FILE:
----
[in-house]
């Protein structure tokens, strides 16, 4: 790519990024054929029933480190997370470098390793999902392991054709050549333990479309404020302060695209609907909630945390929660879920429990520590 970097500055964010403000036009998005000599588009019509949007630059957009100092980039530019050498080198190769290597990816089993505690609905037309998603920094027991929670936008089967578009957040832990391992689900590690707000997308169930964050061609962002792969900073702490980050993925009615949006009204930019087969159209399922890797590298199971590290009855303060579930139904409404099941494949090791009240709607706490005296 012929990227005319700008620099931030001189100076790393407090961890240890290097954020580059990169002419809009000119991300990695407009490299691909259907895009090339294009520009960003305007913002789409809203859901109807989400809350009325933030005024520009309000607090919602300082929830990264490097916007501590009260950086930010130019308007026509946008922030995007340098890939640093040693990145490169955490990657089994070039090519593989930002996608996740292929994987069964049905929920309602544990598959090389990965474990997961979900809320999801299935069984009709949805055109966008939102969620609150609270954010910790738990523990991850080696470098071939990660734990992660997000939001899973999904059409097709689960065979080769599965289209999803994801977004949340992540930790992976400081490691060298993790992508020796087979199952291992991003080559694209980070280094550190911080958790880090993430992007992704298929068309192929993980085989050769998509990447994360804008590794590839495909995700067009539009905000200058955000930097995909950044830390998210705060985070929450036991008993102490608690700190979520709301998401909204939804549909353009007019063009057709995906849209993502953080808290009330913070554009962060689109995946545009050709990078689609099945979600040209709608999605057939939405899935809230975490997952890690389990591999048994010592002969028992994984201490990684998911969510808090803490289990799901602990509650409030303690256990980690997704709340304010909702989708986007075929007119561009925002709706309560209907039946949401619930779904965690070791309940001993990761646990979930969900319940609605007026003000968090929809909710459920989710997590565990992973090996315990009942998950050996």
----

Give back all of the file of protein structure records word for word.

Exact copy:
[in-house]
């Protein structure tokens, strides 16, 4: 790519990024054929029933480190997370470098390793999902392991054709050549333990479309404020302060695209609907909630945390929660879920429990520590 970097500055964010403000036009998005000599588009019509949007630059957009100092980039530019050498080198190769290597990816089993505690609905037309998603920094027991929670936008089967578009957040832990391992689900590690707000997308169930964050061609962002792969900073702490980050993925009615949006009204930019087969159209399922890797590298199971590290009855303060579930139904409404099941494949090791009240709607706490005296 012929990227005319700008620099931030001189100076790393407090961890240890290097954020580059990169002419809009000119991300990695407009490299691909259907895009090339294009520009960003305007913002789409809203859901109807989400809350009325933030005024520009309000607090919602300082929830990264490097916007501590009260950086930010130019308007026509946008922030995007340098890939640093040693990145490169955490990657089994070039090519593989930002996608996740292929994987069964049905929920309602544990598959090389990965474990997961979900809320999801299935069984009709949805055109966008939102969620609150609270954010910790738990523990991850080696470098071939990660734990992660997000939001899973999904059409097709689960065979080769599965289209999803994801977004949340992540930790992976400081490691060298993790992508020796087979199952291992991003080559694209980070280094550190911080958790880090993430992007992704298929068309192929993980085989050769998509990447994360804008590794590839495909995700067009539009905000200058955000930097995909950044830390998210705060985070929450036991008993102490608690700190979520709301998401909204939804549909353009007019063009057709995906849209993502953080808290009330913070554009962060689109995946545009050709990078689609099945979600040209709608999605057939939405899935809230975490997952890690389990591999048994010592002969028992994984201490990684998911969510808090803490289990799901602990509650409030303690256990980690997704709340304010909702989708986007075929007119561009925002709706309560209907039946949401619930779904965690070791309940001993990761646990979930969900319940609605007026003000968090929809909710459920989710997590565990992973090996315990009942998950050996």